Sunday, September 17, 2017

A problem I thought was interesting- now...

On Nate Silver's page he sometimes (might be once a week) has a column edited by Oliver Roeder of problems. Pretty much math problems though sometimes not quite.

Some are math problems that I have seen before (e.g., hat problems). I don't bother submitting since that would just be goofy. I would be  ringer.

Some are math problems that I have not seen before, I try to do, I fail, but read the answer and am enlightened. I call that a win.

But some are math problems that I have not seen before, I try to do, I fail, but when I see the solution its a computer simulation or something else that isn't quite as interesting as I had hoped.

I describe one of those now; however, I ask if it can be made more interesting.

The problems is from this column: here

I paraphrase:  Let A be the numbers {1,2,3,...,100}.  A sequence is nice if  (1) it begins with any number in A, (2) every number is from A and is either a factor of multiple of the number just before it, and (3) no number can appear more than once.  Find the LONGEST nice sequence

Example of a nice sequence: 

4, 12, 24, 6, 60, 30, 10, 100, 25, 5, 1, 97

I worked on it

1) By hand I came up with a nice sequence of length 42. This was FUN! You can either have fun trying to find a long nice sequence or you can look at mine here.

2) I tried to prove that it was optimal, hoping that either I would find its optimal or be guided to a longer sequence. Neither happened. More important is that this was NOT FUN.

3) I looked forward to the solution that would be in the next column and would be enlightening. 

4) The next column, which did have the solution, is here! The answer was a sequence of length 77 found by a program that also verified there was no longer sequence. The sequence itself was mildly enlightening in that I found some tricks I didn't know about, but the lack of a real lower bound proof was disappointing.

They mentioned that this is a longest path problem (Graph is {1,..,100} edges are between numbers that are either multiples of factors) and that such problems are NP-complete. That gave the impression that THIS problem is hard since its a case of an NP-complete problem. Thats not quite right- its possible that this type of graph has a quick solution.

But I would like YOU the readers to help me turn lemon into lemonade.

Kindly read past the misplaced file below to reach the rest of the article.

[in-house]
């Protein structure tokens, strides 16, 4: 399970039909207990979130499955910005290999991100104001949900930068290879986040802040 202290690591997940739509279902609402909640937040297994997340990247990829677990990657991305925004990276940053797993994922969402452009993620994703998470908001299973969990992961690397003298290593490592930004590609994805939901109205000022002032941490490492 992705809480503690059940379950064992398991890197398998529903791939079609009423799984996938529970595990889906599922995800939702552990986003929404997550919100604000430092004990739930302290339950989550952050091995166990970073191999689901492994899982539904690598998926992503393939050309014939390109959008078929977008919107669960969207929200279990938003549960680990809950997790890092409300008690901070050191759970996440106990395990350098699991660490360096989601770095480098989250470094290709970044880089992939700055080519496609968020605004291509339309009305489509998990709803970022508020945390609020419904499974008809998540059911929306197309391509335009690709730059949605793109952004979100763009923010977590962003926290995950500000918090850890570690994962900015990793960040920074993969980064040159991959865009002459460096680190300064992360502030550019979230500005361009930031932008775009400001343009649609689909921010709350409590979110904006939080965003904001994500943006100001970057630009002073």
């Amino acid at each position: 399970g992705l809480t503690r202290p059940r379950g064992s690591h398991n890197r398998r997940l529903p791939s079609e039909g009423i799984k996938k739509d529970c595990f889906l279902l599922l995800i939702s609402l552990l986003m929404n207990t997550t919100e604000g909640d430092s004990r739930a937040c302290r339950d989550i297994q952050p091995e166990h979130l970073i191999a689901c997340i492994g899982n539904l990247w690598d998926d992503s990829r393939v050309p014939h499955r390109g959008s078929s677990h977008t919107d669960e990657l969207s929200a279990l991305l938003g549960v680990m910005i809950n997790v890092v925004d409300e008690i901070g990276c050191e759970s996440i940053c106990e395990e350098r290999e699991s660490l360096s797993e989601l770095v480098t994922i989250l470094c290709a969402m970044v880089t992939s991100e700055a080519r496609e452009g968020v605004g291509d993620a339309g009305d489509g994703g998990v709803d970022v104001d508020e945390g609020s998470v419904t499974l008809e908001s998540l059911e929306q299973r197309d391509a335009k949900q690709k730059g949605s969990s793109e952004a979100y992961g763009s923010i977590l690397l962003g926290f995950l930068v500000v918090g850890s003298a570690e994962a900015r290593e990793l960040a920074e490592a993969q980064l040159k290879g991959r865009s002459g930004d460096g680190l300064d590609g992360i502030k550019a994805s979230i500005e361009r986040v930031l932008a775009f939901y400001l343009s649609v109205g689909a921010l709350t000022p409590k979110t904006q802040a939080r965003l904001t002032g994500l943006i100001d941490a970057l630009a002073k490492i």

1) Is there a short proof that 77 is optimal?  Is there a short proof that (say) there is no sequence of length 83.  I picked 83 at random.  One can easily prove there is no sequence of length 100.

2) Is the following problem in P or NPC or if-NPC-then-bad-thing-happen:

Given (n,k) is there a nice sequence of {1,...,n} of length at least k. (n is in binary, k is in unary, so that the problem is in NP.)

I suspect not NPC.

3) Is the following problem in P or NPC or ...

Given a set of numbers A and a number k, is there a nice sequence of elements of A of length at least k (k in unary).

Might be NPC if one can code any graph into such a set.

Might be in P since the input has a long length.

4) Is the following solvable: given a puzzle in the Riddler, determine ahead of time if its going to be interesting? Clyde Kruskal and I have a way to solve this- every even numbered column I read the problem and the solution and tell him if its interesting, and he does the same for odd number columns.


  1. I suspect prime numbers larger than 50 can be used to show basic lower bounds on the length of the sequence.

    Consider any sequence - the interior of the sequence cannot contain any prime number larger than 50 since it has to be both preceded and followed by a factor or multiple. This doesn't get us close to 77 though.

  2. Here is a not too difficult argument for an upper bound of 83.

    Let A be the set of primes greater than 25, and their multiples. There are 24 such numbers (16 primes, 6 twice a prime, and 2 three times a prime).

    Note that everytime we "exit" A, it must be through {1,2,3}. Let B be the complement of (S3 U {1,2,3}).
    So, removing {1,2,3} from our path we get at most four "segments", each of which is solely in A or solely in B.
    Now, if we only have A-segments, then the whole path has size at most 27, so we exclude this case.
    So there are at most three A-segments.